# How to maintain straight and level flight after a climb?

I'm new to flying and I have this question.

Suppose I'm ascending to 2000 ft. at 67 kts and 2450 RPM. When I reach 2000 ft. maybe the plane wants to keep going up, even after I lower the RPM TO 2200, for example.

How do I make the plane flight straight and level at 2000 ft? With the trim and keeping 2200 RPM, or lowering the RPM to, for example, 2100?

Attitude + Power = Performance Performance is your airspeed, climb/descend rate, and rate of turn. Attitude is pitch, bank, and yaw. Power is RPM, if you have fixed pitch prop.

So how do you transition from climb to level flight? When you reach 2000ft, or maybe 1950, push forward on the yoke or control stick to about level pitch, check the altimeter to make sure you're at 2000ft, not climbing or descending. Your airspeed will start going up. Maintain forward pressure, it is going to increase as the speed increases (you can put some trim in to help). Once you reach the desired airspeed, reduce throttle to keep the airspeed constant. Then use trim to take out the pressure on the yoke.

Now this will give you a workout, because if you don't know exact RPM that you need to maintain desired speed, you will be chasing it and working the yoke to keep constant altitude. So I would lower the nose after the climb, let it accelerate, then lower RPM to 2200 and keep the plane in level flight with the yoke and trim. After a few minutes when everything is stabilized, I would note the airspeed. Then I would reduce RPM to 2100, retrim nose up to keep level, wait a few more minutes and note the airspeed for 2100 RPM. And so forth. You can build a table of RPM and airspeed. Then, next time you fly, you will just set the correct RPM for desired airspeed.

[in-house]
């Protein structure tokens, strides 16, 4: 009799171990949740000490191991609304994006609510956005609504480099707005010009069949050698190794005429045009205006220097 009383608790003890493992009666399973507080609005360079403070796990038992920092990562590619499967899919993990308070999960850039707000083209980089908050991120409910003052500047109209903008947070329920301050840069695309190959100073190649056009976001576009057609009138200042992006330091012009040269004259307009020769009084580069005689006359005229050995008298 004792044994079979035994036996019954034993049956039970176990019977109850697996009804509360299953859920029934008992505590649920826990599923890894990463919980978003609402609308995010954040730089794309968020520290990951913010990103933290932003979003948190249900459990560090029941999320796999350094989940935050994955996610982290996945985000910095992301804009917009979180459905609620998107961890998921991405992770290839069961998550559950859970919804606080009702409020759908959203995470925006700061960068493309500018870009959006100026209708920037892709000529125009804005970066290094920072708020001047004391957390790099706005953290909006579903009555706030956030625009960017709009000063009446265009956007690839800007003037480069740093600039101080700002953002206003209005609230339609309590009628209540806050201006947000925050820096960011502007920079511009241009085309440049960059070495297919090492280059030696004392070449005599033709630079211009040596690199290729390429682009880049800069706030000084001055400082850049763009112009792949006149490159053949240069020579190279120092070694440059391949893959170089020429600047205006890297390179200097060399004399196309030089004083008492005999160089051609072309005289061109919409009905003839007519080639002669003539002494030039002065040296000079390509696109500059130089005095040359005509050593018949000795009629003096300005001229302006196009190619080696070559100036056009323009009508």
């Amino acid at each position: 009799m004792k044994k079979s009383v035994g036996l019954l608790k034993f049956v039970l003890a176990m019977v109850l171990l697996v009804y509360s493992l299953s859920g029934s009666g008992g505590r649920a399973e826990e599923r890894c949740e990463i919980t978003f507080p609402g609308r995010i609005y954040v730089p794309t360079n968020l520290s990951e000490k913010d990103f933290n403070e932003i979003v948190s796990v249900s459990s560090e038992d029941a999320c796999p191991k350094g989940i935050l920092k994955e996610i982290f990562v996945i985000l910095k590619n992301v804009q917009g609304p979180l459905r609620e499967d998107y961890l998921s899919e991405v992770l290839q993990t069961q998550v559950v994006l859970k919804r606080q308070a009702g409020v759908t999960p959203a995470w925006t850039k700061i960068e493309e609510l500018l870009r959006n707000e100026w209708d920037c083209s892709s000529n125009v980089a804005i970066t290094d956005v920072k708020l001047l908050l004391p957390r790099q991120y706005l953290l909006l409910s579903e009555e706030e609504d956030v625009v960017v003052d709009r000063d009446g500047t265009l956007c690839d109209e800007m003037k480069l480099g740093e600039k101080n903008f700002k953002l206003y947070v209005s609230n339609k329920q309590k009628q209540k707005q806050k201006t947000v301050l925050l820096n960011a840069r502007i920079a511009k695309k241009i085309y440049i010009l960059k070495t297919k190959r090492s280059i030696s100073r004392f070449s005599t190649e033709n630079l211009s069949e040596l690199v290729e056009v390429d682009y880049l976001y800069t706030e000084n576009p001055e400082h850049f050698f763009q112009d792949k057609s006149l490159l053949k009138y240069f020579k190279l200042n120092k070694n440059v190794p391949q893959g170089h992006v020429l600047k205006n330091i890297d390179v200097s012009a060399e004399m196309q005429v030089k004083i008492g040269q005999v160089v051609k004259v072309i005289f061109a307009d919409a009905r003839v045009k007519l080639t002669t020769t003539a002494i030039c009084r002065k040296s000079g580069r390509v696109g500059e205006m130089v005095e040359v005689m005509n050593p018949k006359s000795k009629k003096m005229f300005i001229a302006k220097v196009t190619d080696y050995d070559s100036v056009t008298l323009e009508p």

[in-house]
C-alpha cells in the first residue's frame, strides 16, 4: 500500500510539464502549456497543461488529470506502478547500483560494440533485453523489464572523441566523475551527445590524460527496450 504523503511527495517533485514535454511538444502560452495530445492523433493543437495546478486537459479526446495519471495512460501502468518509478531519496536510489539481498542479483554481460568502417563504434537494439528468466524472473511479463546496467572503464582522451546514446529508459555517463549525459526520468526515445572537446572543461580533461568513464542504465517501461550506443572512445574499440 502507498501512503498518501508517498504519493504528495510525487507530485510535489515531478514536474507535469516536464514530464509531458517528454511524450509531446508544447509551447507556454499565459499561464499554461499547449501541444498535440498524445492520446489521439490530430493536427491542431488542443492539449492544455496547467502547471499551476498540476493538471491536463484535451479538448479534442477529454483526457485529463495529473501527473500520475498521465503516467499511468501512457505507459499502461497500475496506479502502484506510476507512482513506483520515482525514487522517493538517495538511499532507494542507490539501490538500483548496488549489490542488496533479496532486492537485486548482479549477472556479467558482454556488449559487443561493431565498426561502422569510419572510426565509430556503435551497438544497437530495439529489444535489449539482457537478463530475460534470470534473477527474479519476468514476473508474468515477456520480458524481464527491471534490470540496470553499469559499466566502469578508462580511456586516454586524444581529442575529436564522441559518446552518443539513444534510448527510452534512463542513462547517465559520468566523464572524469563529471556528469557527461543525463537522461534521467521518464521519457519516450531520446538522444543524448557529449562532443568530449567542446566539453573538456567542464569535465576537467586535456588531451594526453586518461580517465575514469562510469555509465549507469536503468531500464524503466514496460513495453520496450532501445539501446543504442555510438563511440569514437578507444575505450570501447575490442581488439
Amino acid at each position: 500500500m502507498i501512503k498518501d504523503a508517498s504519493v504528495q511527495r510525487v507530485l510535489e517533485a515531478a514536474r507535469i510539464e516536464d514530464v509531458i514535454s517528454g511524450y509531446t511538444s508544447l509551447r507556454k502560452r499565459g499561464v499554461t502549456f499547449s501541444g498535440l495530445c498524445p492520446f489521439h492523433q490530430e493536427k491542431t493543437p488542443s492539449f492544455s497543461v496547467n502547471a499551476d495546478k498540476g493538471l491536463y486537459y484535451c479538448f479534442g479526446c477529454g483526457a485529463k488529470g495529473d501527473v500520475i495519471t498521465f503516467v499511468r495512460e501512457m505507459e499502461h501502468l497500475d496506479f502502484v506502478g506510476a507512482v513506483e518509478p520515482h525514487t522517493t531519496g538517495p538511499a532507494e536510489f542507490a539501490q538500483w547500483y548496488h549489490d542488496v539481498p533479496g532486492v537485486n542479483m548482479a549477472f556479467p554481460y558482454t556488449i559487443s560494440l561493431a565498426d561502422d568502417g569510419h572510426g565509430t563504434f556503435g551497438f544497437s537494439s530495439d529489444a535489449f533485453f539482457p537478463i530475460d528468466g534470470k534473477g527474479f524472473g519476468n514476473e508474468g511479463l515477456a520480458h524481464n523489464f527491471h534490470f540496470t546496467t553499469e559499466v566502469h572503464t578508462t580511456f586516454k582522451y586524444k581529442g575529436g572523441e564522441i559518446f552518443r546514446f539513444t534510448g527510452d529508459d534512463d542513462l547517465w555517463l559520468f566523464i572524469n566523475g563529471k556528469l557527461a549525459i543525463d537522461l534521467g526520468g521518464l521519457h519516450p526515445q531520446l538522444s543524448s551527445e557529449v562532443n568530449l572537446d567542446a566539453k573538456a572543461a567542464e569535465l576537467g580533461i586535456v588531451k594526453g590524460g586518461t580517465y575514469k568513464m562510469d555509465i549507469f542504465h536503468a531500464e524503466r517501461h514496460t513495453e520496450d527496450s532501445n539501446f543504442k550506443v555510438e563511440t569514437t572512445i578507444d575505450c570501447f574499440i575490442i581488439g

• I like this, but would say to adjust the trim as needed while accelerating, and not wait until you reach your desired airspeed to adjust it. Oct 22, 2018 at 19:44

It all depends...

There will be some minimum power required to maintain level flight at any given altitude. If you're applying more power than that then you can trim for level flight at any power setting. More power means faster flight, higher fuel consumption and less range, while less power will save fuel and take longer. It's really your call, but I'm sure your flying school will opt for economy every time!

You may also find that some light aircraft have prohibited ranges for RPM. Some Robin aircraft, for example, prohibit continuous operation in a band just above 2000rpm (don't remember the exact details) so you'd have to trim at a power setting below or above that band.

• More power means faster flight, higher fuel flow rate, but not necessarily less range. There is optimal speed which gives longest range and deviating from it in either direction reduces the range. Sep 30, 2015 at 9:44

Leveling out and accelerating to cruise speed is something done after every take off and will become routine. The best way to experience it is to take a lesson!

One way to make it easier is to "round off" to your desired altitude starting from 500 feet below. You are climbing at 67 knots, certainly do not want to yank back power with your nose in the air. So you start working the elevator and pitch control (yoke or stick) together. This will become much easier with time.

Start by easing yoke forward. Speed will increase. Ease off throttle. Reach altitude and hold with yoke. (I flew a 172 so it's yoke). Speed will increase. Ease off throttle. After practice you will hear and see good cruise rpms, at first keep working at it.

It is worse to miss altitude than to be off on speed by 5 knots. Try to hold altitude, and work for desired speed with small throttle and pitch changes.

(Don't forget to continue scanning around you as well!)

Once at altitude and speed, set trim for cruise and lean mixture if needed. Enjoy your flight.

You need to reduce power or lower the nose.

Most likely you will want to travel faster than 67kts so you will need to lower the nose and allow the airplane to accelerate. As it accelerates, you will need to trim the airplane.

Proper trim technique requires you set the pitch and power for phase of flight and hold that with yoke pressure. You will then trim off that pressure with the trim wheel.